Can SASSA afford to pay out social grants?

By Jessica Anne Wood

The issue around who will pay out social grants on 1 April and whether or not recipients will actually receive their grants has made headlines over the past few weeks. However, the Department of Social Development and the South African Social Security Agency (SASSA) have emphasised that grant recipients don’t need to worry and that the grants will be paid out on time.

The issue arises with regards to who will manage the payments process. The contract with Cash Paymaster Services (CPS) was deemed unconstitutional in 2014 following apparent wrongdoing in the awarding of the tender. This contract comes to an end at the end of March. With no new service provider having yet been identified, there are attempts to get the contract with CPS extended until such a time as a new tender is published and a new service provider is appointed.

The problem comes in with how much CPS charges to facilitate the payment of the grants. Based on the current agreement which was signed in 2012, CPS reportedly earns R16.44 per grant beneficiary per month, this brings the contract to a value of R10.5 billion.

The holding company of CPS, Net1 UEPS has apparently indicated that it will seek to increase the value of the contract. The issue of affordability arises here, as SASSA has limited funds to facilitate the payment of grants.

According to reports, Social Development Minister Bathabile Dlamini has been warned to stick to her budget for the 2017/2018 financial year. In total, social services has been allocated R884 billion. However, this needs to be allocated to four sub-sections, namely education, health, local development and infrastructure, and social protection.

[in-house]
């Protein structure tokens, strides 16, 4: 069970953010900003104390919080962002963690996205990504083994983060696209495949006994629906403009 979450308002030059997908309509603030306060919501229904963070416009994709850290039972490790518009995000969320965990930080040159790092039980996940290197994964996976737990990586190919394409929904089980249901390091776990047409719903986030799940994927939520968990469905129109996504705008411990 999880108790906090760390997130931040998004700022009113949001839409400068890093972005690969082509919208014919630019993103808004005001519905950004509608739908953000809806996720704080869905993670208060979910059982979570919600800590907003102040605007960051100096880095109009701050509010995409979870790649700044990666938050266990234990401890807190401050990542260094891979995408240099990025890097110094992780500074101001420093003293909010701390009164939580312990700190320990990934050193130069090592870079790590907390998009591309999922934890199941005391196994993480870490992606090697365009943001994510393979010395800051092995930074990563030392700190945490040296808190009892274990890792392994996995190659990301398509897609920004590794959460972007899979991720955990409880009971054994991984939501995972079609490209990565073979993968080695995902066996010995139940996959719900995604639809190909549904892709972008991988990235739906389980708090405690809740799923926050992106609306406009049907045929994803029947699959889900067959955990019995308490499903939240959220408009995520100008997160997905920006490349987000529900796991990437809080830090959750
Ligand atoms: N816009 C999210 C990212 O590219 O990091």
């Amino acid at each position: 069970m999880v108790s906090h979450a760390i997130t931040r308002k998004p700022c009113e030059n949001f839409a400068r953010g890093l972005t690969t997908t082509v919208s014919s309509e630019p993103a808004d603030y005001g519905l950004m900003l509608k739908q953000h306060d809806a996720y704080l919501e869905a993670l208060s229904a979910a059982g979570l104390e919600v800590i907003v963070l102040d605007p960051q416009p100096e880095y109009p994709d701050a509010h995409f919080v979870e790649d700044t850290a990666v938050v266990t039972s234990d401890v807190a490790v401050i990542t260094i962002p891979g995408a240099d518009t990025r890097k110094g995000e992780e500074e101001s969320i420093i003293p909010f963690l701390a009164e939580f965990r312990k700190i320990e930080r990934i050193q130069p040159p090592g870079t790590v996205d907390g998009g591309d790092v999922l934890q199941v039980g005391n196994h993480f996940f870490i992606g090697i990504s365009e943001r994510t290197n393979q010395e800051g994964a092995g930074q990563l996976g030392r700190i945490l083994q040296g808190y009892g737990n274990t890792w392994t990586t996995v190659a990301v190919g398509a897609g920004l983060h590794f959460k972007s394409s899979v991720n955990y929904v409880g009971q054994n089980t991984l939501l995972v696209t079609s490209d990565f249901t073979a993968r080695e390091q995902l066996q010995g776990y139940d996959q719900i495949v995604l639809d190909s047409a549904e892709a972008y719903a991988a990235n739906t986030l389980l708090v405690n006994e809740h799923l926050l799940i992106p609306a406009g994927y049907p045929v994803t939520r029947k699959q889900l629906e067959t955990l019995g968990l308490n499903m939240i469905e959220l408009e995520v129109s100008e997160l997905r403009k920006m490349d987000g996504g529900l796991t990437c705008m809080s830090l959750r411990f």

The payment of grants falls under social protection, wherein lie further subsections. This category of social services has been allocated R180 billion for the 2017/2018 financial year, which needs to be spread across several aspects of social protection.

The breakdown of funds for social protection is as follows:

  •          Old-age grants has been allocated R64.5 billion
  •          Child-support grants have been allocated R56.3 billion
  •          Disability grants are set to received R21.2 billion in funding
  •          Provincial social development has been allocated R19.2 billion
  •          Other grants total R10.7 billion
  •          Policy oversight and grant administration has been allocated R8.3 billion

The policy oversight and grant administration budget is what will go towards paying CPS (or any other service provider) for facilitating the grant payments each month. With the existing contract with CPS costing R10.5 billion, and the current budget from which to pay this being R8.3 billion, it appears that there is a shortfall between what SASSA has available to pay the facilitator (currently CPS) and what the current contract already requires.

Reports indicate that government has warned Minister Dlamini that the department will not receive additional funds.

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